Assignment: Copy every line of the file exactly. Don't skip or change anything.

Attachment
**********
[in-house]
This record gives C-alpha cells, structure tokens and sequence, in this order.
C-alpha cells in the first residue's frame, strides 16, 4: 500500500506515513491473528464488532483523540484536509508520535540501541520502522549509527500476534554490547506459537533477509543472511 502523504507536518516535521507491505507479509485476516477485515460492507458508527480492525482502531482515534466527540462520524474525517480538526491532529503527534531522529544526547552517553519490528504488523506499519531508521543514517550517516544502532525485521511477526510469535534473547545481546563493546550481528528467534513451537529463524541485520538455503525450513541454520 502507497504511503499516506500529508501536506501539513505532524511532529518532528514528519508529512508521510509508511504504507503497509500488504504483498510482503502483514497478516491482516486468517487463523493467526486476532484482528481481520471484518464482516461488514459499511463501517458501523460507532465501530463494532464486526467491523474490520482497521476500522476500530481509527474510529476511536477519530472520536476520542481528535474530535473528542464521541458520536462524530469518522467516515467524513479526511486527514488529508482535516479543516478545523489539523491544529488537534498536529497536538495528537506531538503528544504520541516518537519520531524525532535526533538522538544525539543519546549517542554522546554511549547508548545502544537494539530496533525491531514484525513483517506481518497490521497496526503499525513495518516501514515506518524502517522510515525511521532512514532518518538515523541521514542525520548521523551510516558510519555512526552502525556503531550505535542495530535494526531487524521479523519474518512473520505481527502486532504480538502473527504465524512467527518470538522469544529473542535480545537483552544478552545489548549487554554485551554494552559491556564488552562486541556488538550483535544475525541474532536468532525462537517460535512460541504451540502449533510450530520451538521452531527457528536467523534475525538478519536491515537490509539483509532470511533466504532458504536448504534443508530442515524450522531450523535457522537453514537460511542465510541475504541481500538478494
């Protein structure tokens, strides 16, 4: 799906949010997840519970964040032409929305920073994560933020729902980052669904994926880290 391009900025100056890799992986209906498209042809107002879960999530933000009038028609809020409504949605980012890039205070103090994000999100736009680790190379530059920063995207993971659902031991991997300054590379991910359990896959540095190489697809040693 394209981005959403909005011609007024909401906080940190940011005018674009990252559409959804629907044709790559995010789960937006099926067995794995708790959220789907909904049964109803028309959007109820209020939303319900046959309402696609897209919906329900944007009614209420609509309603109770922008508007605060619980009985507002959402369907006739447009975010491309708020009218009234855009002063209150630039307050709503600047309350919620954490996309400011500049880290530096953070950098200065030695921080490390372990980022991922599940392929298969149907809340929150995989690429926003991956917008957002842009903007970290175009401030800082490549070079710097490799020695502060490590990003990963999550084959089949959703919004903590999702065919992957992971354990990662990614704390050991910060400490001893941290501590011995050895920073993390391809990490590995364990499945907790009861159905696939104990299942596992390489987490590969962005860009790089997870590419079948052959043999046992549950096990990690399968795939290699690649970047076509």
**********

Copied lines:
[in-house]
This record gives C-alpha cells, structure tokens and sequence, in this order.
C-alpha cells in the first residue's frame, strides 16, 4: 500500500506515513491473528464488532483523540484536509508520535540501541520502522549509527500476534554490547506459537533477509543472511 502523504507536518516535521507491505507479509485476516477485515460492507458508527480492525482502531482515534466527540462520524474525517480538526491532529503527534531522529544526547552517553519490528504488523506499519531508521543514517550517516544502532525485521511477526510469535534473547545481546563493546550481528528467534513451537529463524541485520538455503525450513541454520 502507497504511503499516506500529508501536506501539513505532524511532529518532528514528519508529512508521510509508511504504507503497509500488504504483498510482503502483514497478516491482516486468517487463523493467526486476532484482528481481520471484518464482516461488514459499511463501517458501523460507532465501530463494532464486526467491523474490520482497521476500522476500530481509527474510529476511536477519530472520536476520542481528535474530535473528542464521541458520536462524530469518522467516515467524513479526511486527514488529508482535516479543516478545523489539523491544529488537534498536529497536538495528537506531538503528544504520541516518537519520531524525532535526533538522538544525539543519546549517542554522546554511549547508548545502544537494539530496533525491531514484525513483517506481518497490521497496526503499525513495518516501514515506518524502517522510515525511521532512514532518518538515523541521514542525520548521523551510516558510519555512526552502525556503531550505535542495530535494526531487524521479523519474518512473520505481527502486532504480538502473527504465524512467527518470538522469544529473542535480545537483552544478552545489548549487554554485551554494552559491556564488552562486541556488538550483535544475525541474532536468532525462537517460535512460541504451540502449533510450530520451538521452531527457528536467523534475525538478519536491515537490509539483509532470511533466504532458504536448504534443508530442515524450522531450523535457522537453514537460511542465510541475504541481500538478494
């Protein structure tokens, strides 16, 4: 799906949010997840519970964040032409929305920073994560933020729902980052669904994926880290 391009900025100056890799992986209906498209042809107002879960999530933000009038028609809020409504949605980012890039205070103090994000999100736009680790190379530059920063995207993971659902031991991997300054590379991910359990896959540095190489697809040693 394209981005959403909005011609007024909401906080940190940011005018674009990252559409959804629907044709790559995010789960937006099926067995794995708790959220789907909904049964109803028309959007109820209020939303319900046959309402696609897209919906329900944007009614209420609509309603109770922008508007605060619980009985507002959402369907006739447009975010491309708020009218009234855009002063209150630039307050709503600047309350919620954490996309400011500049880290530096953070950098200065030695921080490390372990980022991922599940392929298969149907809340929150995989690429926003991956917008957002842009903007970290175009401030800082490549070079710097490799020695502060490590990003990963999550084959089949959703919004903590999702065919992957992971354990990662990614704390050991910060400490001893941290501590011995050895920073993390391809990490590995364990499945907790009861159905696939104990299942596992390489987490590969962005860009790089997870590419079948052959043999046992549950096990990690399968795939290699690649970047076509």